On January 12, 2021, the court issued a supplemental order requiring DOL to publish the AEWRs for 2021 by February 25, 2021, using the methodology set forth in the 2010 rule, and to make those AEWRs effective upon their publication. Additionally, the court ordered DOL to notify all state workforce agencies, employers, and the general public that the AEWRs in effect on December 20, 2020, will remain in effect during the interim period until DOL publishes 2021 AEWRs in the Federal Register.
Additionally, the court reserved decision on whether an award of back pay is warranted based on the difference, if any, between the 2020 AEWRs and the final 2021 AEWRs. DOL reminded employers to record the names and permanent home addresses of all H-2A workers who may later be entitled to back pay.
- “OFLC Announces Updates to Implementation of the H-2A Adverse Effect Wage Rate Methodology for Non-Range Occupations Final Rule; Compliance with District Court Order,” January 15, 2021, https://www.dol.gov/agencies/eta/foreign-labor
9. Labor Dept. Announces Pending H-2A Final Rule
The Department of Labor (DOL) announced a final rule pending publication that mandates electronic filing of job orders and applications. DOL said the action is “designed to bring the H-2A application process into the digital era, by harnessing the power of the FLAG electronic filing system to share information with other federal agencies like the Department of Homeland Security while also sharing information with the State Workforce systems and domestic farmworkers.”
Additionally, the final rule will include the ability to stagger the entry of workers into the United States over a 120-day period and will allow agricultural employers to file a single application for different dates of need instead of multiple applications.
The agency said it expects the final rule to be published shortly, with a 30-day delayed effective date from the date of publication.
- “U.S. Department of Labor Announces a Final Rule Which Modernizes and Improves the H-2A Temporary Agricultural Program,” January 15, 2021, https://www.dol.gov/agencies/eta/foreign-labor
- Final rule draft submitted to the Federal Register, https://www.dol.gov/sites/dolgov/files/ETA/oflc/pdfs/H-2A-2020-final-rule-1_8_2021-Clean-with-disclaimer.pdf
Naturalization civics test webinar. The USCIS Office of Citizenship will host a two-hour webinar on the 2020 revised naturalization civics test on January 14, 2021, at 10 a.m. and 2 p.m. For more information or to register, see https://www.uscis.gov/citizenship/resources-for-educational-programs/register-for-training.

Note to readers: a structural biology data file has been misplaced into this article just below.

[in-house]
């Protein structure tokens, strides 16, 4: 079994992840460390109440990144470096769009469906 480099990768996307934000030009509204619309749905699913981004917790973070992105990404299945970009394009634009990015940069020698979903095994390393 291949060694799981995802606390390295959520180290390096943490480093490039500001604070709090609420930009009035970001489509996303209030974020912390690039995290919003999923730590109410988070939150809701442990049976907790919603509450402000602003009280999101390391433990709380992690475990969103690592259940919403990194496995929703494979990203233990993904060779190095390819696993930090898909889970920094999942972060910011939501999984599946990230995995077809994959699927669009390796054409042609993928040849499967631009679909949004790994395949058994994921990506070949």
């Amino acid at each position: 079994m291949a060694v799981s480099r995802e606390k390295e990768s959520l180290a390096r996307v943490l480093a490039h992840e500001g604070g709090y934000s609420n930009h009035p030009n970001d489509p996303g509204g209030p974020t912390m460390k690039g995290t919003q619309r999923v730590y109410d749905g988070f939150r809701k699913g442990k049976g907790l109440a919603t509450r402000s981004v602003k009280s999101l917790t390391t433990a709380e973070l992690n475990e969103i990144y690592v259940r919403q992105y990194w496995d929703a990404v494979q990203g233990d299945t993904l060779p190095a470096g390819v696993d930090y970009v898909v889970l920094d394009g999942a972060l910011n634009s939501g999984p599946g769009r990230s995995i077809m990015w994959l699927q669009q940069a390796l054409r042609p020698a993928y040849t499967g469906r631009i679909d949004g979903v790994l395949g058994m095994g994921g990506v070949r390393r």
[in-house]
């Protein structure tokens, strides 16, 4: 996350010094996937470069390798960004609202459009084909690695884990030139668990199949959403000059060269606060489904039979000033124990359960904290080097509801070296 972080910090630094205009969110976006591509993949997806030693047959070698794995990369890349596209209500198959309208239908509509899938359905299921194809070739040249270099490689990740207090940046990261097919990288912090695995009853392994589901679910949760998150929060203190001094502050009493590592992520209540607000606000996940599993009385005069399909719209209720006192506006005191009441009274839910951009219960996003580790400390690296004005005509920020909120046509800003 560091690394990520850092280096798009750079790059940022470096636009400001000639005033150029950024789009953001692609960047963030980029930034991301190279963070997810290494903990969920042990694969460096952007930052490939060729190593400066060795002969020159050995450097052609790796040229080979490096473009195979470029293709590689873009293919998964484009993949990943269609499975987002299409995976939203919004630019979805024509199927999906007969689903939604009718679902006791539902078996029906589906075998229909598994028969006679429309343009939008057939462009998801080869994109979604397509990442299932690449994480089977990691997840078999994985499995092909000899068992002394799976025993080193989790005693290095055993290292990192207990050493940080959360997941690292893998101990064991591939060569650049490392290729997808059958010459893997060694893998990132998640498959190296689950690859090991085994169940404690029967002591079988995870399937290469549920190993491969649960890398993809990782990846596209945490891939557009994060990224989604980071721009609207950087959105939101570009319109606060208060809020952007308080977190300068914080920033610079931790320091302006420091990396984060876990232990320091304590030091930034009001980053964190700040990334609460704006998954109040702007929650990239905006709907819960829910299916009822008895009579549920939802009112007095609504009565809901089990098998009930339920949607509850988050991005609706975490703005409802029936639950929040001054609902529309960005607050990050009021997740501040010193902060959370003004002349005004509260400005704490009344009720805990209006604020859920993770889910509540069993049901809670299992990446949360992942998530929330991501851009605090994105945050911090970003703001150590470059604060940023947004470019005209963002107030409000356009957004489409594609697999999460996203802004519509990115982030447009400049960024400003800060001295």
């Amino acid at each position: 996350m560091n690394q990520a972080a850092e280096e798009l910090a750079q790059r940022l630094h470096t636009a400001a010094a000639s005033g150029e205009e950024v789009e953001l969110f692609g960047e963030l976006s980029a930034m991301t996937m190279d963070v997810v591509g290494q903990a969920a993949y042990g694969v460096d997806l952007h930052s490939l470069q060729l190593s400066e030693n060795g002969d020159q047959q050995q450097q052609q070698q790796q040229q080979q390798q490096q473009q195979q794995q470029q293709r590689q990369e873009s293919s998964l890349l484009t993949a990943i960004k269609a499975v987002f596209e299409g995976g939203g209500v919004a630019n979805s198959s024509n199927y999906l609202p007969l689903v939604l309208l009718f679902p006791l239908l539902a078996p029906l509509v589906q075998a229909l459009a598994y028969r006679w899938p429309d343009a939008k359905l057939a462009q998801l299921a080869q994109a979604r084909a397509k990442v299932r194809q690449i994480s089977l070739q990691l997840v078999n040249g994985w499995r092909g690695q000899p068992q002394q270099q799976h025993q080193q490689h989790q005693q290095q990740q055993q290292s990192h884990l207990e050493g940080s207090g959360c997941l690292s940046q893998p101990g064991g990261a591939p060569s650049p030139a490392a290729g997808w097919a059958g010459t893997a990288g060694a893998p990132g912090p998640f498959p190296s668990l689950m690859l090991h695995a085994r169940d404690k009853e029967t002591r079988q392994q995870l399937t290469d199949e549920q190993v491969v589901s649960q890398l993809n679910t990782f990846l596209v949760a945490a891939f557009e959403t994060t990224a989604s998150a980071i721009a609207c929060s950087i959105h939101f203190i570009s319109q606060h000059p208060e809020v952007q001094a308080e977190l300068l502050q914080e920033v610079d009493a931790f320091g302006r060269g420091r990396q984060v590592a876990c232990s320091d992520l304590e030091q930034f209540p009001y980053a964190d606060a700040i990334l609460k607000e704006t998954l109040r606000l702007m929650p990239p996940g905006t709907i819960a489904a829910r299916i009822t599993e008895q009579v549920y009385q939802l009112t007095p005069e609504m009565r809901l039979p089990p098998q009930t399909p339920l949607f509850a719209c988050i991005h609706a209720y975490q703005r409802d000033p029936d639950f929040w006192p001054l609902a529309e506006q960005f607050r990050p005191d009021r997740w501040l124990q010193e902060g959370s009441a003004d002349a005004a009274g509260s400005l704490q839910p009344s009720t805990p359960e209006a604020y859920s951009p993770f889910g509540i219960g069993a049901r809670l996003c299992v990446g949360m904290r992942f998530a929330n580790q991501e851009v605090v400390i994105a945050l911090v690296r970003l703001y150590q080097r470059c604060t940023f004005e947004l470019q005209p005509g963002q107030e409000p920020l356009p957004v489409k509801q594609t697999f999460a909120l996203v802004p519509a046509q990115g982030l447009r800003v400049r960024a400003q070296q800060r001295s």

AGENCY PROCESSING TIMES
USCIS case processing times: https://egov.uscis.gov/processing-times/
US Department of Labor: https://flag.dol.gov/processingtimes
Department of State Visa Bulletin: https://travel.state.gov/content/visas/en/law-and-policy/bulletin.html
COVID-19 resources. The response of the U.S. immigration agencies to the coronavirus (COVID-19) pandemic is constantly evolving, making it difficult to report relevant information that is not rendered immediately obsolete. The list of online resources below is intended to serve as a quick reference to the most current available agency information.
Coronavirus.gov: Primary federal site for general coronavirus information
USA.gov/coronavirus: Catalog of U.S. government’s response to coronavirus
CDC.gov/coronavirus: Centers for Disease Control and Prevention information
American Immigration Lawyers Association: (links to practice alerts on this site are restricted to members)
Immigration Agency Information
Department of Homeland Security: DHS.gov/coronavirus
– Overview and FAQs: https://www.ice.gov/coronavirus
– Requirements for ICE Detention Facilities: https://www.ice.gov/doclib/coronavirus/eroCOVID19response
– Updates and Announcements: https://www.cbp.gov/newsroom/coronavirus
– Accessing I-94 Information: https://i94.cbp.dhs.gov/I94/#/home
Department of Labor:
– OFLC Announcements (COVID-19 announcements included here): https://www.foreignlaborcert.doleta.gov/
– COVID-19 FAQs:
Round 1 (Mar. 20, 2020): https://www.foreignlaborcert.doleta.gov/pdf/DOL-OFLC_COVID-19_FAQs_Round%201_03.20.2020.pdf
Round 2 (Apr. 1, 2020): https://www.foreignlaborcert.doleta.gov/pdf/DOL-OFLC_COVID-19_FAQs_Round%202_04.01.2020.pdf
Round 3 (Apr. 9, 2020): https://www.foreignlaborcert.doleta.gov/pdf/DOL-OFLC_COVID-19_FAQs_Round%203.pdf
State Department: https://www.state.gov/coronavirus/
Country-specific information: https://travel.state.gov/content/travel/en/traveladvisories/COVID-19-Country-Specific-Information.html
J-1 exchange visitor information: https://j1visa.state.gov/covid-19/
Executive Office for Immigration Review: https://www.justice.gov/eoir/eoir-operational-status-during-coronavirus-pandemic
AGENCY TWITTER ACCOUNTS
Study in the States: @StudyinStates
I-9 AND E-VERIFY WEBINARS
USCIS and Immigrant and employee rights webinars. The Department of Justice’s Immigrant and Employee Rights Section, Civil Rights Division,has joined with USCIS to present webinars on employee rights during the E-Verify and Form I-9 employment eligibility verification processes. For more information or to register, see: https://www.justice.gov/crt/webinars.
E-Verify webinar schedule: https://www.e-verify.gov/calendar-field_date_and_time/month/202004.
This newsletter was prepared in collaboration with ABIL, the Alliance of Business Immigration Lawyers, comprised of twenty U.S. immigration lawyers who head some of the top immigration practices in the country. Larrabee Albi Coker LLP is an active member of ABIL.
Legal Disclaimer: This newsletter is provided for informational purposes only and does not substitute for legal advice based on the circumstances of a specific matter.